In less-developed countries, online education is a shortcut to improving people's levels of education in the short term. Of course, limited access to computers, the Internet, or particular websites in some countries have kept many people from taking advantage of online learning and from enjoying conversation. Some argue that MOOCs may make education (and social) inequality more severe.
MOOCs are also one way to further internationalize higher education. Online learners of varying ages from different countries, cultures and professions can learn to find solutions to common global issues such as education, the environment, energy, poverty, health and international relations.
How should we view a university diploma or degree in this era of online learning? There is no doubt students, parents and employers still value universities' reputations, which extends to the degrees they issue. However, holding a university degree may not equate to attaining knowledge, a good attitude towards learning, or ability.
Bill Gates, founder of Microsoft, says students' knowledge should be distinguished from the way they acquire it. Gates, who dropped out after his first year at Harvard, has been a real-life "full-time student" for many years through his engagement in online courses. He encourages university graduates to maintain life-long and continuous online learning.
Whether or not Internet technology will shake the foundations of traditional universities, many experts believe the importance of physical universities will decline over the next five years. To tackle this, leaders of traditional universities must take timely initiatives.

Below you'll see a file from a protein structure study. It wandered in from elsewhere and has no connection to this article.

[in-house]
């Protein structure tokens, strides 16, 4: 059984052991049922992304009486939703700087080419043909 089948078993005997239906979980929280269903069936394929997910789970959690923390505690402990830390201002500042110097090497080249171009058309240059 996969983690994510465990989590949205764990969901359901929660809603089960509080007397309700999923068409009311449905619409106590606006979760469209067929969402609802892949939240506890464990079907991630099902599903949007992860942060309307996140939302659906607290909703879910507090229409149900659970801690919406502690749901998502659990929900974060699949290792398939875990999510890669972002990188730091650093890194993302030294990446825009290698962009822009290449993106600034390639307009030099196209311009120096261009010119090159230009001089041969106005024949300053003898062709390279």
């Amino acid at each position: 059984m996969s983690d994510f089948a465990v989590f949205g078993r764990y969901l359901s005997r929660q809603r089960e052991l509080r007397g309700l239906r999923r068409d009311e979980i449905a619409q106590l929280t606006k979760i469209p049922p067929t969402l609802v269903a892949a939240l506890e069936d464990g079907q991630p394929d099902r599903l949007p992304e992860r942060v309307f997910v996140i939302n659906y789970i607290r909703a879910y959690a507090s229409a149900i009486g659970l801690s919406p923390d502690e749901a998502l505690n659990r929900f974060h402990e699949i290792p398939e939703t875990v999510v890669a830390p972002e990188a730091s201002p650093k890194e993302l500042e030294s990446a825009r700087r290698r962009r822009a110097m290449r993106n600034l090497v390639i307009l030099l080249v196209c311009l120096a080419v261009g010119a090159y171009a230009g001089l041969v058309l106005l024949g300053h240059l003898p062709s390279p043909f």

Pure distance learning is a second-choice teaching approach, and can by no means replace face-to-face and interactive learning settings. Therefore, online courses can only supplement real-world classroom activities for paid regular degree students at an institution. Such supplementation is called a "blended learning" or a "hybrid learning" model.
It has become outdated to have students sitting in classrooms to attend lectures. Teaching should always be student-centered, dividing students into different study groups and promoting cooperation and teamwork through new technology. This helps students master deeper learning and core transferable competencies, which are more important and valuable than attending one-way lectures.
Ultimately, no matter how far technology advances, it should not widen the distance between teachers and students as the former set themselves as role models to inspire the latter. Nor should it reduce inspiration among students. Many people believe education in future will be solely online, replacing the current classroom teaching model, but I do not.
While new technology supplements and strengthens the effectiveness of education, it cannot replace the personalized classroom, even though models for teaching are changing. In the end, undergraduate education is a process of personal interaction.
The author is a senior university leader and professor.
(HK Edition 03/13/2014 page1)